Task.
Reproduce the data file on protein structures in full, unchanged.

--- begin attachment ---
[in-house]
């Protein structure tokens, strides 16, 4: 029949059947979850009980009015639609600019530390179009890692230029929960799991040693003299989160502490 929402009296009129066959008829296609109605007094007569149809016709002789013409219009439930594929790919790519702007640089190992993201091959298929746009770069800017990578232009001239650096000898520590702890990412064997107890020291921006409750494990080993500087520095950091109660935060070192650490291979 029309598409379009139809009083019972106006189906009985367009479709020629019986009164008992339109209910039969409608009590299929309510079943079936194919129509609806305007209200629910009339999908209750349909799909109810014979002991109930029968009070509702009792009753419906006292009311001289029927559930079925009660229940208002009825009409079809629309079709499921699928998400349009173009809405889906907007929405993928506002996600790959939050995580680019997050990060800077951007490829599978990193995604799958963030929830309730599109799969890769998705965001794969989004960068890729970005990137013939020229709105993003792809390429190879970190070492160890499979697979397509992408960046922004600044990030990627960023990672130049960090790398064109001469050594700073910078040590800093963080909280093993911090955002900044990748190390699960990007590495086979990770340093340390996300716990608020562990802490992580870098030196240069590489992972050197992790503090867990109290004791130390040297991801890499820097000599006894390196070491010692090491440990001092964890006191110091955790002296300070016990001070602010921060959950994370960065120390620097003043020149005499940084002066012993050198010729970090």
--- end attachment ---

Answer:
[in-house]
């Protein structure tokens, strides 16, 4: 029949059947979850009980009015639609600019530390179009890692230029929960799991040693003299989160502490 929402009296009129066959008829296609109605007094007569149809016709002789013409219009439930594929790919790519702007640089190992993201091959298929746009770069800017990578232009001239650096000898520590702890990412064997107890020291921006409750494990080993500087520095950091109660935060070192650490291979 029309598409379009139809009083019972106006189906009985367009479709020629019986009164008992339109209910039969409608009590299929309510079943079936194919129509609806305007209200629910009339999908209750349909799909109810014979002991109930029968009070509702009792009753419906006292009311001289029927559930079925009660229940208002009825009409079809629309079709499921699928998400349009173009809405889906907007929405993928506002996600790959939050995580680019997050990060800077951007490829599978990193995604799958963030929830309730599109799969890769998705965001794969989004960068890729970005990137013939020229709105993003792809390429190879970190070492160890499979697979397509992408960046922004600044990030990627960023990672130049960090790398064109001469050594700073910078040590800093963080909280093993911090955002900044990748190390699960990007590495086979990770340093340390996300716990608020562990802490992580870098030196240069590489992972050197992790503090867990109290004791130390040297991801890499820097000599006894390196070491010692090491440990001092964890006191110091955790002296300070016990001070602010921060959950994370960065120390620097003043020149005499940084002066012993050198010729970090």